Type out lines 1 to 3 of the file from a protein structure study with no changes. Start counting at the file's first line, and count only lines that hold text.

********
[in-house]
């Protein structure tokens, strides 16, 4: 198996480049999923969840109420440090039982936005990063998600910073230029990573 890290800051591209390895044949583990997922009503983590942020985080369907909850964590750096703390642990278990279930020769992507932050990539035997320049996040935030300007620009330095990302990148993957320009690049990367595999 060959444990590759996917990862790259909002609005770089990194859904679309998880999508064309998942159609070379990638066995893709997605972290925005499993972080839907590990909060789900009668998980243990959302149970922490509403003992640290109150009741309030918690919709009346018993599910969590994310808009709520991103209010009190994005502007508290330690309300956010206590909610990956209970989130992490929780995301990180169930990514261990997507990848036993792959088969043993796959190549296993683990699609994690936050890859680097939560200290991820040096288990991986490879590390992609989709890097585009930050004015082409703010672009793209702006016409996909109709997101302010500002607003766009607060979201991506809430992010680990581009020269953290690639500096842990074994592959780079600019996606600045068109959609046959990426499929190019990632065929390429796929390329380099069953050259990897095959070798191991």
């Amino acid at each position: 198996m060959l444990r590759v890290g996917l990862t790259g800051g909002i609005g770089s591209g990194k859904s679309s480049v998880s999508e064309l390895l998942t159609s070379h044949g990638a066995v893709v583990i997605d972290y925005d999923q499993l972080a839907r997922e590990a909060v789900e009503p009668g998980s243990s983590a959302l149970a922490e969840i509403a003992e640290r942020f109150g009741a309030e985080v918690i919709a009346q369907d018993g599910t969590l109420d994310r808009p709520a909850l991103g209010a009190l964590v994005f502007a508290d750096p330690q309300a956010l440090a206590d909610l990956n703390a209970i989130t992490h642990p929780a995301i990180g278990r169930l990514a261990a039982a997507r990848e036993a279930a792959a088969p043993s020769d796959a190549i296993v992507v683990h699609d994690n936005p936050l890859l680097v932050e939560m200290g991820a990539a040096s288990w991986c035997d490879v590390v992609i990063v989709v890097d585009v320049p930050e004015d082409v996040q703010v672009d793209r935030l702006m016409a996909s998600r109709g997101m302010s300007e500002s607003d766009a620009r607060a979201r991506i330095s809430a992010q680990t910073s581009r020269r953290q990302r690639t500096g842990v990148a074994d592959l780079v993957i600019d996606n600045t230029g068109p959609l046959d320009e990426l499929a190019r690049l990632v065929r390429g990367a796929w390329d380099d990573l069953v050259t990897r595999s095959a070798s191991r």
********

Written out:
[in-house]
């Protein structure tokens, strides 16, 4: 198996480049999923969840109420440090039982936005990063998600910073230029990573 890290800051591209390895044949583990997922009503983590942020985080369907909850964590750096703390642990278990279930020769992507932050990539035997320049996040935030300007620009330095990302990148993957320009690049990367595999 060959444990590759996917990862790259909002609005770089990194859904679309998880999508064309998942159609070379990638066995893709997605972290925005499993972080839907590990909060789900009668998980243990959302149970922490509403003992640290109150009741309030918690919709009346018993599910969590994310808009709520991103209010009190994005502007508290330690309300956010206590909610990956209970989130992490929780995301990180169930990514261990997507990848036993792959088969043993796959190549296993683990699609994690936050890859680097939560200290991820040096288990991986490879590390992609989709890097585009930050004015082409703010672009793209702006016409996909109709997101302010500002607003766009607060979201991506809430992010680990581009020269953290690639500096842990074994592959780079600019996606600045068109959609046959990426499929190019990632065929390429796929390329380099069953050259990897095959070798191991």
């Amino acid at each position: 198996m060959l444990r590759v890290g996917l990862t790259g800051g909002i609005g770089s591209g990194k859904s679309s480049v998880s999508e064309l390895l998942t159609s070379h044949g990638a066995v893709v583990i997605d972290y925005d999923q499993l972080a839907r997922e590990a909060v789900e009503p009668g998980s243990s983590a959302l149970a922490e969840i509403a003992e640290r942020f109150g009741a309030e985080v918690i919709a009346q369907d018993g599910t969590l109420d994310r808009p709520a909850l991103g209010a009190l964590v994005f502007a508290d750096p330690q309300a956010l440090a206590d909610l990956n703390a209970i989130t992490h642990p929780a995301i990180g278990r169930l990514a261990a039982a997507r990848e036993a279930a792959a088969p043993s020769d796959a190549i296993v992507v683990h699609d994690n936005p936050l890859l680097v932050e939560m200290g991820a990539a040096s288990w991986c035997d490879v590390v992609i990063v989709v890097d585009v320049p930050e004015d082409v996040q703010v672009d793209r935030l702006m016409a996909s998600r109709g997101m302010s300007e500002s607003d766009a620009r607060a979201r991506i330095s809430a992010q680990t910073s581009r020269r953290q990302r690639t500096g842990v990148a074994d592959l780079v993957i600019d996606n600045t230029g068109p959609l046959d320009e990426l499929a190019r690049l990632v065929r390429g990367a796929w390329d380099d990573l069953v050259t990897r595999s095959a070798s191991r």